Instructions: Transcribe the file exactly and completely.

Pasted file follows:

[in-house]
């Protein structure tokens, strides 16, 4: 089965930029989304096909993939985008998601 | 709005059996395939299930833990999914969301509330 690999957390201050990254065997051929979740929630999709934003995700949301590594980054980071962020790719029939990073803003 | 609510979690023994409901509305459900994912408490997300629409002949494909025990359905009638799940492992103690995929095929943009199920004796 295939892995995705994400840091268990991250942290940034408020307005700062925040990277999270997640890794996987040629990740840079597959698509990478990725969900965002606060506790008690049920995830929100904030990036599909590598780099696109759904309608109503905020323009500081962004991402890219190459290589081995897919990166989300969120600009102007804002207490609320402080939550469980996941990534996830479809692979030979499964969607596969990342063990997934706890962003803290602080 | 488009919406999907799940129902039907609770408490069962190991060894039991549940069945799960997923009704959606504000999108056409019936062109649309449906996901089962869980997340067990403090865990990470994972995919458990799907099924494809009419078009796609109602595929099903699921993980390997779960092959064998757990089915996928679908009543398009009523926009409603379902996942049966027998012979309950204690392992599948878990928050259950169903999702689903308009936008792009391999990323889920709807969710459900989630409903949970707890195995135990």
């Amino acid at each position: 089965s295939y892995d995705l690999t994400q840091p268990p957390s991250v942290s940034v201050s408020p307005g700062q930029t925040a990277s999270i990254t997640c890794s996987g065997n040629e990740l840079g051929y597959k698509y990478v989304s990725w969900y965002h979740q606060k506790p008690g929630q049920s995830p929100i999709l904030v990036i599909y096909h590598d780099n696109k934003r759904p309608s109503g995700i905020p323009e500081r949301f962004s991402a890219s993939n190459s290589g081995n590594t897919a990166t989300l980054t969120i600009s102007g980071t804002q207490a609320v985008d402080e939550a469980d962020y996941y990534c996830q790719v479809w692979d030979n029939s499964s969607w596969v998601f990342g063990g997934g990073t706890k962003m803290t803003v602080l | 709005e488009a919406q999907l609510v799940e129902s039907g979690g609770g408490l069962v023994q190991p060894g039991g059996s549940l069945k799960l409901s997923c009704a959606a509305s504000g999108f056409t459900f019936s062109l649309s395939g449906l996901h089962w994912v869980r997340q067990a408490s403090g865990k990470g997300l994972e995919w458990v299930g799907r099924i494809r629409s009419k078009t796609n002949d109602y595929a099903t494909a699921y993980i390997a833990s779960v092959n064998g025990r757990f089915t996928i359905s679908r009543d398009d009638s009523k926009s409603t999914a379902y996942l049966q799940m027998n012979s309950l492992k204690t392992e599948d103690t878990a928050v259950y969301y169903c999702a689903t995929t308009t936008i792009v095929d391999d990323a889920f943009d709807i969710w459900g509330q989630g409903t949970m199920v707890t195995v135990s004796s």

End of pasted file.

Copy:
[in-house]
């Protein structure tokens, strides 16, 4: 089965930029989304096909993939985008998601 | 709005059996395939299930833990999914969301509330 690999957390201050990254065997051929979740929630999709934003995700949301590594980054980071962020790719029939990073803003 | 609510979690023994409901509305459900994912408490997300629409002949494909025990359905009638799940492992103690995929095929943009199920004796 295939892995995705994400840091268990991250942290940034408020307005700062925040990277999270997640890794996987040629990740840079597959698509990478990725969900965002606060506790008690049920995830929100904030990036599909590598780099696109759904309608109503905020323009500081962004991402890219190459290589081995897919990166989300969120600009102007804002207490609320402080939550469980996941990534996830479809692979030979499964969607596969990342063990997934706890962003803290602080 | 488009919406999907799940129902039907609770408490069962190991060894039991549940069945799960997923009704959606504000999108056409019936062109649309449906996901089962869980997340067990403090865990990470994972995919458990799907099924494809009419078009796609109602595929099903699921993980390997779960092959064998757990089915996928679908009543398009009523926009409603379902996942049966027998012979309950204690392992599948878990928050259950169903999702689903308009936008792009391999990323889920709807969710459900989630409903949970707890195995135990």
């Amino acid at each position: 089965s295939y892995d995705l690999t994400q840091p268990p957390s991250v942290s940034v201050s408020p307005g700062q930029t925040a990277s999270i990254t997640c890794s996987g065997n040629e990740l840079g051929y597959k698509y990478v989304s990725w969900y965002h979740q606060k506790p008690g929630q049920s995830p929100i999709l904030v990036i599909y096909h590598d780099n696109k934003r759904p309608s109503g995700i905020p323009e500081r949301f962004s991402a890219s993939n190459s290589g081995n590594t897919a990166t989300l980054t969120i600009s102007g980071t804002q207490a609320v985008d402080e939550a469980d962020y996941y990534c996830q790719v479809w692979d030979n029939s499964s969607w596969v998601f990342g063990g997934g990073t706890k962003m803290t803003v602080l | 709005e488009a919406q999907l609510v799940e129902s039907g979690g609770g408490l069962v023994q190991p060894g039991g059996s549940l069945k799960l409901s997923c009704a959606a509305s504000g999108f056409t459900f019936s062109l649309s395939g449906l996901h089962w994912v869980r997340q067990a408490s403090g865990k990470g997300l994972e995919w458990v299930g799907r099924i494809r629409s009419k078009t796609n002949d109602y595929a099903t494909a699921y993980i390997a833990s779960v092959n064998g025990r757990f089915t996928i359905s679908r009543d398009d009638s009523k926009s409603t999914a379902y996942l049966q799940m027998n012979s309950l492992k204690t392992e599948d103690t878990a928050v259950y969301y169903c999702a689903t995929t308009t936008i792009v095929d391999d990323a889920f943009d709807i969710w459900g509330q989630g409903t949970m199920v707890t195995v135990s004796s």